This is where Yoast gets interesting. You may notice a series of colored dots in your Yoast box. These dots act like traffic signals. The basic run down is the closer to red your suggestion is then the more work you have to do on that particular piece of your SEO function. The goal is to tinker with your post enough so that all of the lights turn green.

I will tell you that I was quite flummoxed by this process in the first couple of weeks of playing with Yoast. Those lovely green dots seemed to evade me and it was annoying. But, now that I have played with it, I can tell you that SEO is no longer an intimidating mystery, but rather something of a game: how many green dots can I get with this post?

To break down some of the science behind these dots and how to change their colors let me walk you through several screen shots of this post so that you can see what I did to get as many dots to turn green as possible.

“No meta description has been specified, search engines will display copy from the page instead.”

If you get a message next to a red dit that reads, “No meta description has been specified, search engines will display copy from the page instead.” It means that you need to tinker a bit with your Snippet Editor. This is what that annoying red dot will look like:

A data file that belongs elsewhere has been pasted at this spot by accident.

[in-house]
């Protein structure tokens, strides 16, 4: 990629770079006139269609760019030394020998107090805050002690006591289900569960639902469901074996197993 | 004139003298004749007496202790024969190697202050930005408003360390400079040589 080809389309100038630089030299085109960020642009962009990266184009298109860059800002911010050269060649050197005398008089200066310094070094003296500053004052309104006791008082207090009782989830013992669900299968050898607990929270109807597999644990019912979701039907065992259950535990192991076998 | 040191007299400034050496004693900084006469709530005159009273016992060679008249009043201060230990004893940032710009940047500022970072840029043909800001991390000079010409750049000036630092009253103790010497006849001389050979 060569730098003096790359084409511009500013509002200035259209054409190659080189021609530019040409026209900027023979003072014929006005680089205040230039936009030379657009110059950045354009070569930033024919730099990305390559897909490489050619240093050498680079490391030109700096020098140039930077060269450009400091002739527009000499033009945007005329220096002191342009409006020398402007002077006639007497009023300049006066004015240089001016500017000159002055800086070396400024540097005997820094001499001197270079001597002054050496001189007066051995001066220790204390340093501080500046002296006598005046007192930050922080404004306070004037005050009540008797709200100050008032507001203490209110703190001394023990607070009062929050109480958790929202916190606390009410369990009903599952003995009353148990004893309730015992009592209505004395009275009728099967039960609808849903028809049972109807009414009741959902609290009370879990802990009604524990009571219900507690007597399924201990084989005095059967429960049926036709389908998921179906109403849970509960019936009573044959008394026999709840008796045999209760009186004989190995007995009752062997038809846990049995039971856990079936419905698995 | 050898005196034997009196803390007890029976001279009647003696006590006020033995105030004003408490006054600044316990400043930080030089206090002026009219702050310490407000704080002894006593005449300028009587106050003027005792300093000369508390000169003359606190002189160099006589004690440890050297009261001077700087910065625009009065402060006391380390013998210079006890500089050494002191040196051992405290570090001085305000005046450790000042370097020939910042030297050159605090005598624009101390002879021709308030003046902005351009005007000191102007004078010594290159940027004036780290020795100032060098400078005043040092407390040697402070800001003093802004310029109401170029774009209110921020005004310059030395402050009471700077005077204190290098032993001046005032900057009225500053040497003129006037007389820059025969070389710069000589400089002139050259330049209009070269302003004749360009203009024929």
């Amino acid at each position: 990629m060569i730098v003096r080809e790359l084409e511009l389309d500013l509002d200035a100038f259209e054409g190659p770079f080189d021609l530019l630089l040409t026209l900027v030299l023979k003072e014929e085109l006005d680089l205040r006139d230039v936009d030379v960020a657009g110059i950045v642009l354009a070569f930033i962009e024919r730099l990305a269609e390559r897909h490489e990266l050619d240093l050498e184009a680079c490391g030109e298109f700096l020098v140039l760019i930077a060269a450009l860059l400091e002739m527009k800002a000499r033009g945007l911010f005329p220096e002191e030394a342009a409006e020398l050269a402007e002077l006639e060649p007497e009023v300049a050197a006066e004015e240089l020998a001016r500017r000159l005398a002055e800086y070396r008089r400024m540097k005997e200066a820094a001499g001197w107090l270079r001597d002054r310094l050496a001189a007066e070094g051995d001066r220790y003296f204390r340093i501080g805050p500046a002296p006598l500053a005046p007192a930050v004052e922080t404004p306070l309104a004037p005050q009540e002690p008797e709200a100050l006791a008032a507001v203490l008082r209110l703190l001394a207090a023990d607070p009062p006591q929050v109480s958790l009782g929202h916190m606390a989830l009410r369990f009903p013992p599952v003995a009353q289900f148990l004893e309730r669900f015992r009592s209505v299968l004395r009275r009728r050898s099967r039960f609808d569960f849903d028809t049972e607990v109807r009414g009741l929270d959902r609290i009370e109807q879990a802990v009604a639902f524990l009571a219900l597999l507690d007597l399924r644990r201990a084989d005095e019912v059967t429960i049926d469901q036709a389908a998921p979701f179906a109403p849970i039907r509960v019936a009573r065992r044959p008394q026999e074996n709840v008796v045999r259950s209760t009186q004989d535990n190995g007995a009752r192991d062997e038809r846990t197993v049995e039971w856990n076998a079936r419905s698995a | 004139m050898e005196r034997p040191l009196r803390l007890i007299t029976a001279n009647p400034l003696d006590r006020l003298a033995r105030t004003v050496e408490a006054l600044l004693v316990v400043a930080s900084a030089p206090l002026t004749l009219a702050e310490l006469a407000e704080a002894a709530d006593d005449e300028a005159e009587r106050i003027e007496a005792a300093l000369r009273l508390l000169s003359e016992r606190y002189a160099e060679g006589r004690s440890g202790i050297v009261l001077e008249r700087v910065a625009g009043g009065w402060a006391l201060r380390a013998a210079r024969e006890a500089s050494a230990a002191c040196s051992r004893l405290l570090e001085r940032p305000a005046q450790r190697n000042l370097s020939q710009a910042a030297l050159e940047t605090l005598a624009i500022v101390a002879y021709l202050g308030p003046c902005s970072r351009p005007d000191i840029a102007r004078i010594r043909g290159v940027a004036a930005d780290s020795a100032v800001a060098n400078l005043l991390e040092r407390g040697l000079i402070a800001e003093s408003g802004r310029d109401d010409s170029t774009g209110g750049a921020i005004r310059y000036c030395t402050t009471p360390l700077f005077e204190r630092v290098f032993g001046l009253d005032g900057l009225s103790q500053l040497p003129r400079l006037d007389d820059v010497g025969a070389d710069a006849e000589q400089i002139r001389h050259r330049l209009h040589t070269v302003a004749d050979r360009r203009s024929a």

No meta description has been specified, search engines will display copy from the page instead.

To change that warning you can go into your Snippet Editor and tinker with the meta description. The meta description is “HTML attributes that provide concise explanations of the contents of web pages“. That essentially means the text that Google grabs and uses to rank your post. When you use words that are peppered in you title and body of text then your Google ranking goes up. To do this you can click the Snippet Editor and add text in the drop down text bar like this:

How to change the description in Yoast

 

Now that I have the meta description down, what are all the other dots for?

If you have ever used the Headliner Analyzer feature over at Co-Schedule then you are familiar with the idea of typing in a line of text and having your text filtered through a sort of scoring system that will tell how to improve your live of text. In the case of the Co-Schedule the score system ranks how well your headline will do online, but in the case of Yoast, the dots remaining will give your post’s SEO a basic score that is color coded. Here, check out this picture to see what I mean: